[17] Gundale, M.J., Fajardo, A., Lucas, R.W., Nilsson, M.-C. and Wardle, D.A. 2011. Resource heterogeneity does not explain the productivity-diversity relationship across a boreal island fertility gradientEcography 34(5): 887-896

[16] Piper, F.I. and Fajardo, A. 2011. No evidence of carbon limitation with tree age and height in Nothofagus pumilio under Mediterranean and temperate climate conditions. Annals of Botany 108(5): 907-917. Reviewed in Faculty of 1000 as a "must read" paper.

[15] McIntire, E.J.B. and Fajardo, A. 2011. Facilitation within species: a possible origin of group selected superorganisms. The American Naturalist 178(1): 88-97

[14] Fajardo, A. and McIntire, E.J.B. 2011. Under strong niche overlap conspecifics do not compete but help each other to survive: facilitation at the intraspecific levelJournal of Ecology 99(2): 642-650

[13] Fajardo, A., Piper, F.I. and Cavieres, L.A. 2011Distinguishing local from global climate influences in the variation of carbon status with altitude in a tree line speciesGlobal Ecology and Biogeography 20(2): 307-318

[12] Fajardo, A., and Piper, F.I. 2011. Intraspecific trait variation and covariation in a widespread tree species (Nothofagus pumilio) in southern ChileNew Phytologist 189(1): 259-271

2010 and before

[11] Fajardo, A., and McIntire, E.J.B. 2010. Merged trees in second-growth, fire origin forests in Patagonia, Chile: positive spatial association patterns and their ecological implications. American Journal of Botany 79(9): 1424-1430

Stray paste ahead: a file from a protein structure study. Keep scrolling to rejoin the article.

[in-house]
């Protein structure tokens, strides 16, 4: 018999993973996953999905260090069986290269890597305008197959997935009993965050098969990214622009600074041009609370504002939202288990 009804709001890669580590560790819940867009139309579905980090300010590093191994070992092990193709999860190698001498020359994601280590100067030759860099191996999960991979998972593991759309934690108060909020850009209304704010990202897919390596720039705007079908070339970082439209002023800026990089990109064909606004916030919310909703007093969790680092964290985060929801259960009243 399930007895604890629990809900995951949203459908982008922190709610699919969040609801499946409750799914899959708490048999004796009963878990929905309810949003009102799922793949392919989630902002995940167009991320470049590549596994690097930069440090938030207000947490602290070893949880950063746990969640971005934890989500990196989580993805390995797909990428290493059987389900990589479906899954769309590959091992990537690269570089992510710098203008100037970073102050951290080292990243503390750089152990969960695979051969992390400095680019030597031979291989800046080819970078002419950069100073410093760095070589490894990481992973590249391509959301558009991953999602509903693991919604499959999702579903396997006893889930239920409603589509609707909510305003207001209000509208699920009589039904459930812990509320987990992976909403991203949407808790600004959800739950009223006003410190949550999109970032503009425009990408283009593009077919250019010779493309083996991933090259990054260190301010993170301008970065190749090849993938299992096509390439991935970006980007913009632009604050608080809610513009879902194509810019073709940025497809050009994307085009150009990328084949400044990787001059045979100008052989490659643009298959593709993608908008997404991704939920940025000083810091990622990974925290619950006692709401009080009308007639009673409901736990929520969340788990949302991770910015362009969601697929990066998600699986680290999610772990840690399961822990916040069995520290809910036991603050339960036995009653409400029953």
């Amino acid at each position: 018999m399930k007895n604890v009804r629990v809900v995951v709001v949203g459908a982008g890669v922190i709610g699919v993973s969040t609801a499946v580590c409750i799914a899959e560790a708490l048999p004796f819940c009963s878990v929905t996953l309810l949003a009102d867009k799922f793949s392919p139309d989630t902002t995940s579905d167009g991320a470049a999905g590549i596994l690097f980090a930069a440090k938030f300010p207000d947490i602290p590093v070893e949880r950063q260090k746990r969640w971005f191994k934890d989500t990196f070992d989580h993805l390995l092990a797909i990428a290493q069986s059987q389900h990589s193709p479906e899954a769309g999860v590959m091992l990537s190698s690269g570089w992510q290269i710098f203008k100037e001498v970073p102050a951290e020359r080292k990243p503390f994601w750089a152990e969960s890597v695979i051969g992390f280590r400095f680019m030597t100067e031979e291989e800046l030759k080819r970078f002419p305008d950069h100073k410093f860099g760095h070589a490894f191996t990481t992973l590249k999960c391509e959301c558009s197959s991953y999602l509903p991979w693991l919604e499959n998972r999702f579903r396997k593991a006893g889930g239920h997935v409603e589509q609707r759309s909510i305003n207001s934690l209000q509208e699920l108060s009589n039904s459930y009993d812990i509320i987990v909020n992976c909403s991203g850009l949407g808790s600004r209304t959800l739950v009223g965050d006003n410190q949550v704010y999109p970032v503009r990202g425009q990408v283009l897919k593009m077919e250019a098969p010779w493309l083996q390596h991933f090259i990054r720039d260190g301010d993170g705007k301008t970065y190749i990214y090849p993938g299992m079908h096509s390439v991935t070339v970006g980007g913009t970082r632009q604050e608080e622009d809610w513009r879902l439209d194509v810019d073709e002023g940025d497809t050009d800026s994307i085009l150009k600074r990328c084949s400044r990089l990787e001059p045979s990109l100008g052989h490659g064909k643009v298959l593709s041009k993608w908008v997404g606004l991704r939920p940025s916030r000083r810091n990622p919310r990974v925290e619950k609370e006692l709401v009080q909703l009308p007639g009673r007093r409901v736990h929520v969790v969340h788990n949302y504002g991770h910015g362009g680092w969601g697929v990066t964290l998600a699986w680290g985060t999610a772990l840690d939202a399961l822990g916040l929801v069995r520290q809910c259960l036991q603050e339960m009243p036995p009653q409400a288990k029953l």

[10] Fajardo, A., and González, M.E. 2009.  Replacement patterns and species coexistence in an Andean AraucariaNothofagus forest.  Journal of Vegetation Science 20(6): 1176-1190

[9]  McIntire, E.J.B. and Fajardo, A. 2009.  Beyond description: the active and effective way to infer processes from spatial patterns.  Ecology 90(1): 46-56

[8] Fajardo, A., Quiroz, C., and Cavieres, L.A.  2008.  Distinguishing colonization modes from spatial structures in populations of the cushion plant Azorella madreporica in the high-Andes of central Chile.  Austral Ecology 33(6): 703-712

[7] Fajardo, A., Quiroz, C., and Cavieres, L.A. 2008.  Spatial patterns in cushion-dominated plant communities of the high-Andes of central Chile: how frequent are positive associations?  Journal of Vegetation Science 19(1): 87-96